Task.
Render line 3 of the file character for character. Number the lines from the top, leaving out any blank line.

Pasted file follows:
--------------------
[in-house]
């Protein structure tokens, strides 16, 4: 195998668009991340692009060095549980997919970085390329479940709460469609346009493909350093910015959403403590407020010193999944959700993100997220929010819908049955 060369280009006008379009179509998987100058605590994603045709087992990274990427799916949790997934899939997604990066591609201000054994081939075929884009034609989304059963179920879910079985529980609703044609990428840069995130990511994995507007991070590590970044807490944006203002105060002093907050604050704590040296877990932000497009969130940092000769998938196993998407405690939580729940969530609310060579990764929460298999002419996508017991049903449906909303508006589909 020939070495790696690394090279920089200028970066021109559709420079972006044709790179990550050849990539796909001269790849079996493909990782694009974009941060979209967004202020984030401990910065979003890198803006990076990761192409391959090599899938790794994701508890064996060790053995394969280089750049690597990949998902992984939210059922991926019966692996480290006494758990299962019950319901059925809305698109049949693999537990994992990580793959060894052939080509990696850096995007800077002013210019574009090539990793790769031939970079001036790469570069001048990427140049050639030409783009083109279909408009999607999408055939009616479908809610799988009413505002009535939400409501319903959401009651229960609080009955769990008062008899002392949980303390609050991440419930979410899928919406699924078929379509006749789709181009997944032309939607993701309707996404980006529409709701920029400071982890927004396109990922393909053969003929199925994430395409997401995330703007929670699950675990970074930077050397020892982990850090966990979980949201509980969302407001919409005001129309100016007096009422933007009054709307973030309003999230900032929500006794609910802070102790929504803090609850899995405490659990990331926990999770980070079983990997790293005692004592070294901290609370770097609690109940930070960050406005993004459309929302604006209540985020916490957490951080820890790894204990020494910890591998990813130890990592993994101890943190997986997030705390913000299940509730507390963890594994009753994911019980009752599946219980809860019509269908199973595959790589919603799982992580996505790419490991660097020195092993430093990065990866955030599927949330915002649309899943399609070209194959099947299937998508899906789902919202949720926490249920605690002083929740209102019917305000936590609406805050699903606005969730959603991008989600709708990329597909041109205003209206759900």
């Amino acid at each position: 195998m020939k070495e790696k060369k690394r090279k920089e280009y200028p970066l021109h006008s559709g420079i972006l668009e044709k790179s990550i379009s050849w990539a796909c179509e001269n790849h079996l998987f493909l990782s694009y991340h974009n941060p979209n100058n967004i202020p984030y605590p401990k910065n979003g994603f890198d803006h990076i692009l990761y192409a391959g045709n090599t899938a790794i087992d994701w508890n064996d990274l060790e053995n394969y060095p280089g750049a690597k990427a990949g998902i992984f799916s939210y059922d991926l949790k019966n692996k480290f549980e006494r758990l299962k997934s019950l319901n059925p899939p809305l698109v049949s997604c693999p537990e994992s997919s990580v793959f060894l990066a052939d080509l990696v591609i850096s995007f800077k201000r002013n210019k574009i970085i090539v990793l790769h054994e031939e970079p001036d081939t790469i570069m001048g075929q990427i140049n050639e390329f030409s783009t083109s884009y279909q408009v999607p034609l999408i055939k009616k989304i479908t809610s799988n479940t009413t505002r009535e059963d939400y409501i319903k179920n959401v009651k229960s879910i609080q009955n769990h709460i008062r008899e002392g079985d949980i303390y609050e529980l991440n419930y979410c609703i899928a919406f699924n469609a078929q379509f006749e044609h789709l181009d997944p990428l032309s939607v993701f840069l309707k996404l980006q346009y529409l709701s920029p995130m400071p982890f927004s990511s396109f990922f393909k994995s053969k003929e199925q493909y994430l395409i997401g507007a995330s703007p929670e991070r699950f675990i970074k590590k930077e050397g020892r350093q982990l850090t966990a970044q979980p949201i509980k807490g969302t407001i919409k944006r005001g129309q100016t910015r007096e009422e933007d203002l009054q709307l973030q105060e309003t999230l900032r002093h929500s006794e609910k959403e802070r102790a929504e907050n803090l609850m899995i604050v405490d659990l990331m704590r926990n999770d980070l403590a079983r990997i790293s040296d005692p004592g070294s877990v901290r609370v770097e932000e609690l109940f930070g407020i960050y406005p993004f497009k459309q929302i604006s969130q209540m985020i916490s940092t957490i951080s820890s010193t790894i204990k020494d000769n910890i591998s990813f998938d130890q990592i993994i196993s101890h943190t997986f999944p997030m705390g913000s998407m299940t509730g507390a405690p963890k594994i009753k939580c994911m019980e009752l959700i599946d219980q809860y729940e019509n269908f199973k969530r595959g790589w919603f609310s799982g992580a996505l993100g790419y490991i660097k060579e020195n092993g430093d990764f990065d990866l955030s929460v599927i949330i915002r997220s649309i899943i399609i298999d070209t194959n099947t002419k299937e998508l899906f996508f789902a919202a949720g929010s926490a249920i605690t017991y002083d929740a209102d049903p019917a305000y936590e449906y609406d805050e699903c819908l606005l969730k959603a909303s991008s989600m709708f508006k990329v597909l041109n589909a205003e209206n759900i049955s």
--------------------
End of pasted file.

């Amino acid at each position: 195998m020939k070495e790696k060369k690394r090279k920089e280009y200028p970066l021109h006008s559709g420079i972006l668009e044709k790179s990550i379009s050849w990539a796909c179509e001269n790849h079996l998987f493909l990782s694009y991340h974009n941060p979209n100058n967004i202020p984030y605590p401990k910065n979003g994603f890198d803006h990076i692009l990761y192409a391959g045709n090599t899938a790794i087992d994701w508890n064996d990274l060790e053995n394969y060095p280089g750049a690597k990427a990949g998902i992984f799916s939210y059922d991926l949790k019966n692996k480290f549980e006494r758990l299962k997934s019950l319901n059925p899939p809305l698109v049949s997604c693999p537990e994992s997919s990580v793959f060894l990066a052939d080509l990696v591609i850096s995007f800077k201000r002013n210019k574009i970085i090539v990793l790769h054994e031939e970079p001036d081939t790469i570069m001048g075929q990427i140049n050639e390329f030409s783009t083109s884009y279909q408009v999607p034609l999408i055939k009616k989304i479908t809610s799988n479940t009413t505002r009535e059963d939400y409501i319903k179920n959401v009651k229960s879910i609080q009955n769990h709460i008062r008899e002392g079985d949980i303390y609050e529980l991440n419930y979410c609703i899928a919406f699924n469609a078929q379509f006749e044609h789709l181009d997944p990428l032309s939607v993701f840069l309707k996404l980006q346009y529409l709701s920029p995130m400071p982890f927004s990511s396109f990922f393909k994995s053969k003929e199925q493909y994430l395409i997401g507007a995330s703007p929670e991070r699950f675990i970074k590590k930077e050397g020892r350093q982990l850090t966990a970044q979980p949201i509980k807490g969302t407001i919409k944006r005001g129309q100016t910015r007096e009422e933007d203002l009054q709307l973030q105060e309003t999230l900032r002093h929500s006794e609910k959403e802070r102790a929504e907050n803090l609850m899995i604050v405490d659990l990331m704590r926990n999770d980070l403590a079983r990997i790293s040296d005692p004592g070294s877990v901290r609370v770097e932000e609690l109940f930070g407020i960050y406005p993004f497009k459309q929302i604006s969130q209540m985020i916490s940092t957490i951080s820890s010193t790894i204990k020494d000769n910890i591998s990813f998938d130890q990592i993994i196993s101890h943190t997986f999944p997030m705390g913000s998407m299940t509730g507390a405690p963890k594994i009753k939580c994911m019980e009752l959700i599946d219980q809860y729940e019509n269908f199973k969530r595959g790589w919603f609310s799982g992580a996505l993100g790419y490991i660097k060579e020195n092993g430093d990764f990065d990866l955030s929460v599927i949330i915002r997220s649309i899943i399609i298999d070209t194959n099947t002419k299937e998508l899906f996508f789902a919202a949720g929010s926490a249920i605690t017991y002083d929740a209102d049903p019917a305000y936590e449906y609406d805050e699903c819908l606005l969730k959603a909303s991008s989600m709708f508006k990329v597909l041109n589909a205003e209206n759900i049955s």